Jan 6, 2020

The medications that are thrown away

Data: Centers for Medicare & Medicaid Services; Table: Axios Visuals
Data: Centers for Medicare & Medicaid Services; Table: Axios Visuals

Last year, Medicare paid for $725 million worth of expensive medications administered in outpatient clinics — things like chemotherapy drugs — that ended up being discarded, according to new data released by the federal government.

Why it matters: Although that amount is just 2% of what Medicare paid for those types of infusion drugs, that's still a "very astonishing amount of waste," said Rena Conti, a health economist at Boston University who has studied the issue.

By the numbers: 10 highly discarded drugs accounted for 63% of Medicare's wasted dollars.

  • More than 26% of what Medicare paid for blood cancer drug Velcade, or $123 million, was flushed down the drain — the highest amount of any drug.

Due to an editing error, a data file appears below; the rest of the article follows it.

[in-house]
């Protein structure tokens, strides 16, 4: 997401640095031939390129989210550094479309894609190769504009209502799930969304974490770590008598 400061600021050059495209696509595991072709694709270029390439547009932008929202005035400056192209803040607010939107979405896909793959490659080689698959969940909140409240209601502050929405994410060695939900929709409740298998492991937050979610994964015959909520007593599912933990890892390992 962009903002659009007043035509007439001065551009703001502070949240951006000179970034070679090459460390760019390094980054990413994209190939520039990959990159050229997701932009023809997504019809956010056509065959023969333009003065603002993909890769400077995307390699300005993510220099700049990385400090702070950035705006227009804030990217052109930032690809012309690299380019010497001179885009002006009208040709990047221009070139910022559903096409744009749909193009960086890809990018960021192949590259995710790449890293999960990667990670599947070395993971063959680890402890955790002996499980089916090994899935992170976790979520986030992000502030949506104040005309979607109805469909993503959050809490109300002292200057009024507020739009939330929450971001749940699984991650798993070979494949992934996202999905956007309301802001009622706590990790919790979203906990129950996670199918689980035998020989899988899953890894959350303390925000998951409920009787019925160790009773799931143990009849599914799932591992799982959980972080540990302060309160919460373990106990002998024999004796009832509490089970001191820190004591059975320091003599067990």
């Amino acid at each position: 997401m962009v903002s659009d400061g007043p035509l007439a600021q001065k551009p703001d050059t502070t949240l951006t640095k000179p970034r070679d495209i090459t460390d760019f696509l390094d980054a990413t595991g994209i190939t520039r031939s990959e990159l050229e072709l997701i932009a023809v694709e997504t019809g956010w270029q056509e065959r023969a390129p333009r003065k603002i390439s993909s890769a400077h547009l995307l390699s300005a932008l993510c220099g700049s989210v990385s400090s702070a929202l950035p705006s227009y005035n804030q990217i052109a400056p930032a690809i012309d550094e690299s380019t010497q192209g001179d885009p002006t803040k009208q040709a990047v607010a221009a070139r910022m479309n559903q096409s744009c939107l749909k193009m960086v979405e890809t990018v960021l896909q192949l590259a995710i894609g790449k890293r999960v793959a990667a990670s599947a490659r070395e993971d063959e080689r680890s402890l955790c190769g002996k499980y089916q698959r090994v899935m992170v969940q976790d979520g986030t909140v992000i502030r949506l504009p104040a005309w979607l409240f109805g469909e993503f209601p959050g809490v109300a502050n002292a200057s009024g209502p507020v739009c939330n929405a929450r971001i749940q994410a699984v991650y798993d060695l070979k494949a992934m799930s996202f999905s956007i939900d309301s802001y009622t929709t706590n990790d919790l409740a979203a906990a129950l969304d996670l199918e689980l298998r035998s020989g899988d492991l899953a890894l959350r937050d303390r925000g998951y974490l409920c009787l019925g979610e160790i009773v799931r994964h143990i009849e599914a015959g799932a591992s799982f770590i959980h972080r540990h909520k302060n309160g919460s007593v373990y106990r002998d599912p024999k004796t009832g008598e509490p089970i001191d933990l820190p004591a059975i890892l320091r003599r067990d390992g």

• Medicare paid $226 million for the blood platelet injection NPlate, or more than half of the drug's U.S. sales, yet 22% of that drug ($78 million) was thrown away.
  • Takeda, which makes Velcade, and Amgen, which makes NPlate, did not immediately respond to interview requests.

Between the lines: Drugs that are given intravenously and are based on someone's weight are more difficult to administer than pills, and some cannot be reused after the vials are opened — thus making them prone to some inevitable waste.

  • But some pharmaceutical companies package drugs in oversized single-use vials, knowing a lot will get thrown out but will lead to more reorders and sales.

The big picture: Requiring companies to make more appropriate vial sizes may not reduce wasted medications or save money. Researchers say drug companies could easily adapt because, as monopolists, they would still be able to charge whatever they want regardless of the vial or dose size.

  • "It's not necessarily true that if we got smaller vials, we would be paying less money," said Stacie Dusetzina, a pharmacoepidemiologist at Vanderbilt.

Hospitals and doctors play important roles, too, because they control the purchasing and use of these infused drugs.

  • However, "the system does not reward hospitals to be good stewards of resources," Conti said.
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